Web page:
For many years, Lloyd T. Binford served as president of the Columbia Mutual Life Insurance Company, and his beautiful company headquarters — perhaps better known today as the Lincoln-America Tower — still stands like a sentinel over Court Square.
But most Memphians remember him (and not too fondly, either) for his role as the head of the city’s censor board. He was ridiculed for his irrational hatred of Charlie Chaplin (whom he described as “a London guttersnipe”), Ingrid Bergman (for having an affair with the director of one of her films), and other actors he despised, with the result being that their movies were actually banned from theaters in Memphis.
Because Binford had been robbed while working as a railway clerk as a young man, he also banned any movies that featured train robberies, which eliminated quite a few Westerns of the day.
But it was his curious notion of the “proper” relationship between whites and blacks that cemented his reputation. Binford simply wouldn’t allow any movies that showed blacks and whites as equals. Even movies that showed schoolchildren of different races sitting together in the same class were either banned or those scenes were literally snipped out. Scenes in musicals showing performances with black entertainers like Pearl Bailey or Lena Horne were also cut out of movies shown here.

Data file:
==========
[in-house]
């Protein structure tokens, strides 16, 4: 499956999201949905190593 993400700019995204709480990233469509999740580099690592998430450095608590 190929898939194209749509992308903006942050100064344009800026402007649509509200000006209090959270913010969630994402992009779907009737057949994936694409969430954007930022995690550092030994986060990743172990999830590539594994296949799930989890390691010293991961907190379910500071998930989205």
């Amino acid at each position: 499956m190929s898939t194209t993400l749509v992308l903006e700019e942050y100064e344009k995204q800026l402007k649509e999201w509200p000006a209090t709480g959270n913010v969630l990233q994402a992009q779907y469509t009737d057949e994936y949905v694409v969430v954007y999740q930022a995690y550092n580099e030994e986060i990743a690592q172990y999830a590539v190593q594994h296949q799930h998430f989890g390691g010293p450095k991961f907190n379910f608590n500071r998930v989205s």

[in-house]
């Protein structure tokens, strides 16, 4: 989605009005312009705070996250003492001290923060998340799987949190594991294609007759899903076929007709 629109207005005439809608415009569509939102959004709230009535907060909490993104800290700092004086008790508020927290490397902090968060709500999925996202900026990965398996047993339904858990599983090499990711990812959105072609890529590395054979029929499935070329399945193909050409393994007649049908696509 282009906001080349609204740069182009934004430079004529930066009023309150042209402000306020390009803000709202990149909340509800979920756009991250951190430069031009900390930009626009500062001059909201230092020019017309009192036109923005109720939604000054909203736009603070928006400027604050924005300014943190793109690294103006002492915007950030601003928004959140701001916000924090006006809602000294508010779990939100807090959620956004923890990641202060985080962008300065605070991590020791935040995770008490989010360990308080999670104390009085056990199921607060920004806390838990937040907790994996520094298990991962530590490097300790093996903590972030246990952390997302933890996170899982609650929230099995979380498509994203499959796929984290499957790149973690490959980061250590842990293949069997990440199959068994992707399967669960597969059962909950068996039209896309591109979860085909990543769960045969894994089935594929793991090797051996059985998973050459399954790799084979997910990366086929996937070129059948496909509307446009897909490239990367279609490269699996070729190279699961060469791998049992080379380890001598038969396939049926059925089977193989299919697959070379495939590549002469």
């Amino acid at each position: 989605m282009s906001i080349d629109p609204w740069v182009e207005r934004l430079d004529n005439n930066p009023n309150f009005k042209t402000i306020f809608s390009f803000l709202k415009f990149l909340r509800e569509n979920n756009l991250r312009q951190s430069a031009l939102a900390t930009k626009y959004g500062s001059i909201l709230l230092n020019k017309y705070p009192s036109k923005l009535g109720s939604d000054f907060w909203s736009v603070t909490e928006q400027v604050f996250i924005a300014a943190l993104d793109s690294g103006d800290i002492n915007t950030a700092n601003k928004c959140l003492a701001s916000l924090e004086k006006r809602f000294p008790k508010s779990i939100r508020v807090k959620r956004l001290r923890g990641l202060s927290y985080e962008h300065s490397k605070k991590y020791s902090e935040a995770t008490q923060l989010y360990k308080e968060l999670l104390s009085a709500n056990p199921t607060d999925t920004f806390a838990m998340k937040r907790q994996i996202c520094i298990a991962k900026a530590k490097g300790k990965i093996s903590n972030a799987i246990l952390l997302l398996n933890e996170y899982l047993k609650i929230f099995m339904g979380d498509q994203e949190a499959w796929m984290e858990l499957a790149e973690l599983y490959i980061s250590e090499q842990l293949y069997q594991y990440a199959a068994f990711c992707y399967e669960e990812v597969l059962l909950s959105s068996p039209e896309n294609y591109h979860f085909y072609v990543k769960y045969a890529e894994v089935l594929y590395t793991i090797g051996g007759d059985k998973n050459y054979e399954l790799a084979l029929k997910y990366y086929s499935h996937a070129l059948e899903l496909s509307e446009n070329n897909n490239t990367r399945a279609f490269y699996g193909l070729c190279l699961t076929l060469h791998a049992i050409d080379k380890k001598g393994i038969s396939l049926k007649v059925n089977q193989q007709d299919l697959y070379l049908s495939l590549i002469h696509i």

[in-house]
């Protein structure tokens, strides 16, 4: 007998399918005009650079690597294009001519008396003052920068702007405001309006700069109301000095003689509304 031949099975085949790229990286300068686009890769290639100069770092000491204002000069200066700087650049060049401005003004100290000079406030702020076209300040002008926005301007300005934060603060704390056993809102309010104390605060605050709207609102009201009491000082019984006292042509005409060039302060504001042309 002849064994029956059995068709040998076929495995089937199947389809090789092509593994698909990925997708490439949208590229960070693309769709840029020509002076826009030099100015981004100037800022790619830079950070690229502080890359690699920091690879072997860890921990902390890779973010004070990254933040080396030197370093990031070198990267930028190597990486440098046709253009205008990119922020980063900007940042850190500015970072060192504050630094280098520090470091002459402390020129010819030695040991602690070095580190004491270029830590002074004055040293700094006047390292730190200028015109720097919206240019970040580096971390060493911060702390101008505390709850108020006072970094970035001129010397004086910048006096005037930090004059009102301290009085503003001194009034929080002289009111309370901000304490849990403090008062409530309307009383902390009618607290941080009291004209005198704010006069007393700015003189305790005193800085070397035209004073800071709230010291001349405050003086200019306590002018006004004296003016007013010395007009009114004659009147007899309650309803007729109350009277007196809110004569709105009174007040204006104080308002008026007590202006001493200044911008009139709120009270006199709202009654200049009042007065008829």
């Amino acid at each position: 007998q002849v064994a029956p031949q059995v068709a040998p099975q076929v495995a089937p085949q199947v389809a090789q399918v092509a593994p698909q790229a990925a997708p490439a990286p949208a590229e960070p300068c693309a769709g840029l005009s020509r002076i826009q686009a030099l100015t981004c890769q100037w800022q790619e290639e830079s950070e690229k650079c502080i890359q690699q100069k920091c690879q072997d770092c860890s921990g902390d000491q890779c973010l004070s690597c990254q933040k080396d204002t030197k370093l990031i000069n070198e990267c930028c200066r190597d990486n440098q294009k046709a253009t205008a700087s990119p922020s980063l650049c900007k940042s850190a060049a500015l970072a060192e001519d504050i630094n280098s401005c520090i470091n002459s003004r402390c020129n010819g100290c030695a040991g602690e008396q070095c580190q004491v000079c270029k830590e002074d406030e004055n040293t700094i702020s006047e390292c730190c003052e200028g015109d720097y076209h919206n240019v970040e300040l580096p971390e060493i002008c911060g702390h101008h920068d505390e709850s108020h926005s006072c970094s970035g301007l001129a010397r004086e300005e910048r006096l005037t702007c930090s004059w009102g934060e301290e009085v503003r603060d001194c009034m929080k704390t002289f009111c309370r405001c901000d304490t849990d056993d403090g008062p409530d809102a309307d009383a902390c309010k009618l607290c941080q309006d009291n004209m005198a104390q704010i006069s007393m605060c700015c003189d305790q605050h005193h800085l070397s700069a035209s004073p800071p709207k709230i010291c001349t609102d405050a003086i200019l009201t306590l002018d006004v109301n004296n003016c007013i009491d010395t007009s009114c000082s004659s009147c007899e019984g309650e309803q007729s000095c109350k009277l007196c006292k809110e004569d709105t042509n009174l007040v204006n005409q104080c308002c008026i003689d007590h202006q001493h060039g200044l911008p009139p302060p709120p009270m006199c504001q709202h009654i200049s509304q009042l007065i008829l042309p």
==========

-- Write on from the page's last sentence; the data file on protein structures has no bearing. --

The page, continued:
Memphians had no idea, sometimes, that the movies they were watching had been “Binfordized” — made shorter with key scenes eliminated that somehow offended him.
But Binford had his fans, and he always claimed that many families even named their children after him. He was also known for his charitable contributions and other civic involvement.
On a recent visit to Elmwood Cemetery, I came upon his grave by accident, and noticed that it memorialized his civic endeavors, so thought I’d share it with you here.